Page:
Relative overexpression of the parathyroid hormone-related protein gene in human leiomyomas

Eleanor C. Weir, Dale L. Goad, Anastasia G. Daifotis, William J. Burtis, Barbara E. Dreyer, Romana A. Nowak

Research output: Contribution to journalArticlepeer-review


Uterine leiomyomas or fibroids are common among women of reproductive age, but their biology is poorly understood. The PTH-related protein (PTHrP) has been identified in a number of sites throughout the reproductive tract. We, therefore, examined whether fibroids express PTHrP mRNA and compared their level of expression with that in normal myometrium. Total RNA prepared from fibroid tissue and corresponding normal myometrium from seven patients was examined by RNase protection analysis. In all cases, fibroid and myometrial tissue expressed PTHrP, and in six of seven cases, PTHrP expression was higher in fibroids than in normal myometrium. Cultured fibroid cells from four patients also expressed higher levels of PTHrP mRNA than corresponding cultured normal myometrial cells. Tissue extracts from eight patients and conditioned medium from cultured cells from nine patients were examined for PTHrP immunoreactivity using a two-site immunoradiometric assay. In tissue extracts and conditioned medium, the mean PTHrP concentration was significantly higher in fibroids than normal myometrium. Immunohistochemical staining of fibroid and myometrial tissue was positive for PTHrP. Finally, PTHrP (1-34) induced a dose-dependent increase in cAMP in fibroid and myometrial cells in vitro. These findings suggest that PTHrP may have an autocrine/paracrine function in regulating myometrial physiology and may play a role in regulating fibroid growth or differentiation.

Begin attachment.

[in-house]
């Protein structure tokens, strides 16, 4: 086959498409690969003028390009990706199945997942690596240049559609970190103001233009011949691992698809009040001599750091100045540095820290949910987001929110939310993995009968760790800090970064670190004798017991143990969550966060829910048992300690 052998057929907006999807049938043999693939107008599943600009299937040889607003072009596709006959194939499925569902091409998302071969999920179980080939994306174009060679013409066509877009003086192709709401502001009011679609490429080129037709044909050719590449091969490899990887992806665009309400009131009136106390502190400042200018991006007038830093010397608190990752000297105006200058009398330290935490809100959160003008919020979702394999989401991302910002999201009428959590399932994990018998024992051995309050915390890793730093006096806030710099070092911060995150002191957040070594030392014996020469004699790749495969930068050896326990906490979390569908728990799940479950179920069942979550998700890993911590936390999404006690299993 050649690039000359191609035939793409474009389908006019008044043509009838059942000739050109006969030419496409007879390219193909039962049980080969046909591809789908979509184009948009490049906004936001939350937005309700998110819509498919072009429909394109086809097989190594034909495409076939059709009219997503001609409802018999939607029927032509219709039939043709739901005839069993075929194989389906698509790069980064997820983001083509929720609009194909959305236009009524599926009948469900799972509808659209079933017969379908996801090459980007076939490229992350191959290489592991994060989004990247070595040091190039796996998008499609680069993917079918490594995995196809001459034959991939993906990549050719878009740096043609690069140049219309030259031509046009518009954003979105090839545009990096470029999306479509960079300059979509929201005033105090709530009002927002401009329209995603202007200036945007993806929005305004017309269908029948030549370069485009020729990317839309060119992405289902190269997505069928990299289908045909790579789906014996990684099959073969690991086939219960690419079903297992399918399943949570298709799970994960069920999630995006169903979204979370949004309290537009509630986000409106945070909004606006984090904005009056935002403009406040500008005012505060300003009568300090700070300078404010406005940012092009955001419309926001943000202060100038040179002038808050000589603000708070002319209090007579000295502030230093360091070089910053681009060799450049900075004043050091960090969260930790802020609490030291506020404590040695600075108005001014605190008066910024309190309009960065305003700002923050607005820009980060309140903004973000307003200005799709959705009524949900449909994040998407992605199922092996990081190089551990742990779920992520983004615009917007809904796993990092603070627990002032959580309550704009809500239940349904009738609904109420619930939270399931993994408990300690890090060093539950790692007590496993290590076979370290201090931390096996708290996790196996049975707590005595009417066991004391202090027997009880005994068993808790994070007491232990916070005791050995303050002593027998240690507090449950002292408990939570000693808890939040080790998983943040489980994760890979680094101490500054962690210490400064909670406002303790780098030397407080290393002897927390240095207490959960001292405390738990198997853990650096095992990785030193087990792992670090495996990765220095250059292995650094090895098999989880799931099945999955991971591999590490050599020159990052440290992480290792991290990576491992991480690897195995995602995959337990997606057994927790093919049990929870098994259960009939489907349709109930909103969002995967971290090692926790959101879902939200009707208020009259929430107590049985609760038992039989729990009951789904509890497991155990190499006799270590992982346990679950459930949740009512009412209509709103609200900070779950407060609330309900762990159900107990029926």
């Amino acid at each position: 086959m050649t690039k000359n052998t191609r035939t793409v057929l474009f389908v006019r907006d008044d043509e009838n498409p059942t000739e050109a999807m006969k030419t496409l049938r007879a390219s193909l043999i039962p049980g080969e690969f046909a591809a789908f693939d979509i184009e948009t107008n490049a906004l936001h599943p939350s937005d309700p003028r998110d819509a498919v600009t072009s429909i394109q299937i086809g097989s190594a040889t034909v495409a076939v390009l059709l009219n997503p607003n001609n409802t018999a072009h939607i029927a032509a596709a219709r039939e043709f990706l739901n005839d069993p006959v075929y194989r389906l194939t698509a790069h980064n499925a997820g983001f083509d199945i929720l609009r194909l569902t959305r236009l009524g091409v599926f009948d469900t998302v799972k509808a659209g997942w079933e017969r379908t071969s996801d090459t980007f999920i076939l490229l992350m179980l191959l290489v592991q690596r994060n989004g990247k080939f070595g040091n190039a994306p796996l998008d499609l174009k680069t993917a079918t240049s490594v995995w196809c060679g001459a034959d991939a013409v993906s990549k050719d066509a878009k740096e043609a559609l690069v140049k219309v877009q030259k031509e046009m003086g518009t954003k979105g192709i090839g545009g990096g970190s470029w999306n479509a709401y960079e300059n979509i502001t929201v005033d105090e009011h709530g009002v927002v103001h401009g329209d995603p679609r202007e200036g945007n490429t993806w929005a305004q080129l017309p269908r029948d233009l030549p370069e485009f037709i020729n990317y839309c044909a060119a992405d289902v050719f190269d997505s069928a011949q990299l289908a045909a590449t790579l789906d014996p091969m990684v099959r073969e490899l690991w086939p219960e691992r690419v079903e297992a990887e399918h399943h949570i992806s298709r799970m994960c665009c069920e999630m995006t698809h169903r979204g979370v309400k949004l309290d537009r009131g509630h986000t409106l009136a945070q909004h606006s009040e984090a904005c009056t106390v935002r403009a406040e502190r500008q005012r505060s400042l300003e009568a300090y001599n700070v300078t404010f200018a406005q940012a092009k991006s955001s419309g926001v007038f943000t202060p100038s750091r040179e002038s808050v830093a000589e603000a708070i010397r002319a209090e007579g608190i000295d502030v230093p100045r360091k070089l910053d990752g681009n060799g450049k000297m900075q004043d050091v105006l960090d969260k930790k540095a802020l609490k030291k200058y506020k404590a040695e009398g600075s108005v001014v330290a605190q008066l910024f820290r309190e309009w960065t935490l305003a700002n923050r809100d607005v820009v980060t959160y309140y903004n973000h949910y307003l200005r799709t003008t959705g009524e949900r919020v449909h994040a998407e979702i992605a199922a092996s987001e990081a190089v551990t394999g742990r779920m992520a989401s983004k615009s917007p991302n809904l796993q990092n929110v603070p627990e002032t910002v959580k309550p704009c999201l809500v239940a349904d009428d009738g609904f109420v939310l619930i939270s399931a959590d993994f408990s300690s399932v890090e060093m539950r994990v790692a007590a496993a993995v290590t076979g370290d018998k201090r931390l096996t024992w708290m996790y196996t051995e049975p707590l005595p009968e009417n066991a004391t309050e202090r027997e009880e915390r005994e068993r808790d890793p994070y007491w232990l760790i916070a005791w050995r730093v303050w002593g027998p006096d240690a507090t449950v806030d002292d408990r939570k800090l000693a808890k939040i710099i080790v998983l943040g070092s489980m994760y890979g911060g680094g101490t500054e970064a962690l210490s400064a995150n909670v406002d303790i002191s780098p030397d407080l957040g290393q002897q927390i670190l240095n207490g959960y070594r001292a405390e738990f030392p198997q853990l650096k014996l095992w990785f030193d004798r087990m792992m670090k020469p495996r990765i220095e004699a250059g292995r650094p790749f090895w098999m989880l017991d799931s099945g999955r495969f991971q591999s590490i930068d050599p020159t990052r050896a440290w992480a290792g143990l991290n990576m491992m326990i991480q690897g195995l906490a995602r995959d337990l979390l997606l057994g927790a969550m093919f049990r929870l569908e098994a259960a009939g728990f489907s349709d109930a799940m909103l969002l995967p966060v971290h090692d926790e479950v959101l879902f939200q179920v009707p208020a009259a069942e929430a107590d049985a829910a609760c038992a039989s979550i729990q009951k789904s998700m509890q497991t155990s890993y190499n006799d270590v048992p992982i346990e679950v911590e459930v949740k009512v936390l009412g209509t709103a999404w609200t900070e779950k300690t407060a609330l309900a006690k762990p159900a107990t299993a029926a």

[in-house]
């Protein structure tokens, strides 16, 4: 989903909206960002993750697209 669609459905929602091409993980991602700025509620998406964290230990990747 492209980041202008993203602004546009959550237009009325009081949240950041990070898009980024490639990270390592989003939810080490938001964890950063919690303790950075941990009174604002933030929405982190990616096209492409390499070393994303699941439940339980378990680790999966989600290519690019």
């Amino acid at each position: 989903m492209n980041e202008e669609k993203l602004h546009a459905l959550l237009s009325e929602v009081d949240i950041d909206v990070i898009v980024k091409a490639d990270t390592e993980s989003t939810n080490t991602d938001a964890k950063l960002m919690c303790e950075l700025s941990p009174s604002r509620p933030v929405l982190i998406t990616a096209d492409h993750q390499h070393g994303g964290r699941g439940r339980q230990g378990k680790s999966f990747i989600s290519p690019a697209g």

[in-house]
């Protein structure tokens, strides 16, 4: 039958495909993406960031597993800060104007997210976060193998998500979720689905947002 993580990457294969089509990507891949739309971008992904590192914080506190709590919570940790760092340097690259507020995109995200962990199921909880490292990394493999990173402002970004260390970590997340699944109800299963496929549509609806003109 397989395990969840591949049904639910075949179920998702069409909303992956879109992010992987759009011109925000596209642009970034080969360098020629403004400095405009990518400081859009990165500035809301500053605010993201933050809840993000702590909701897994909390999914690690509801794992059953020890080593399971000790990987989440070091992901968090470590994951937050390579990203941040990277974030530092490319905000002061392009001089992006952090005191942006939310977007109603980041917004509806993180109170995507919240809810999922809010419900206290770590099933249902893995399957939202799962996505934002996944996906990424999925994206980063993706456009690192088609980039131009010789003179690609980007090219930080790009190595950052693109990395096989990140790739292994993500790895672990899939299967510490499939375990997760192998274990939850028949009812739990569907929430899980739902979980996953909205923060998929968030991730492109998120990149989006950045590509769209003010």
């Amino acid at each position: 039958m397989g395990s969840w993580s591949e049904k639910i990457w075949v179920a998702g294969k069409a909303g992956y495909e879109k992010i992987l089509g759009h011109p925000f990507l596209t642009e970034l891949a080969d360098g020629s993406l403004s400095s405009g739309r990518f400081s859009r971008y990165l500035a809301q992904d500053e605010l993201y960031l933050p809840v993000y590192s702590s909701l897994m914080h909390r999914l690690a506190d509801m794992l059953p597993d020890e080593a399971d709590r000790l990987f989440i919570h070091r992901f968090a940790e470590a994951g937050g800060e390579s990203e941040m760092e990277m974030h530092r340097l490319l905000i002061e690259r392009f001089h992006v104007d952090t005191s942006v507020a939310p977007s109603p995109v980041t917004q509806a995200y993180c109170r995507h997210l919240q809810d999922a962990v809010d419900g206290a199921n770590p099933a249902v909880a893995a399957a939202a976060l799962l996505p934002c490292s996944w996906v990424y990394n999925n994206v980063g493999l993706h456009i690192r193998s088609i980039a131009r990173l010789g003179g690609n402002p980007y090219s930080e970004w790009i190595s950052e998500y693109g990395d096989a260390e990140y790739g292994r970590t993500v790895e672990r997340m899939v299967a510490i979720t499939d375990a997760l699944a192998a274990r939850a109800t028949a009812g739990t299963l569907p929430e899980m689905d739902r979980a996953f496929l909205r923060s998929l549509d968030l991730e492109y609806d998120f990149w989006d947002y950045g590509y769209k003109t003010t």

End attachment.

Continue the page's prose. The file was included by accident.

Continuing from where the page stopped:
Original languageEnglish (US)
Pages (from-to)784-789
Number of pages6
JournalJournal of Clinical Endocrinology and Metabolism
Issue number3
StatePublished - Mar 1994
Externally publishedYes

ASJC Scopus subject areas

  • Endocrinology, Diabetes and Metabolism
  • Biochemistry
  • Endocrinology
  • Clinical Biochemistry
  • Biochemistry, medical


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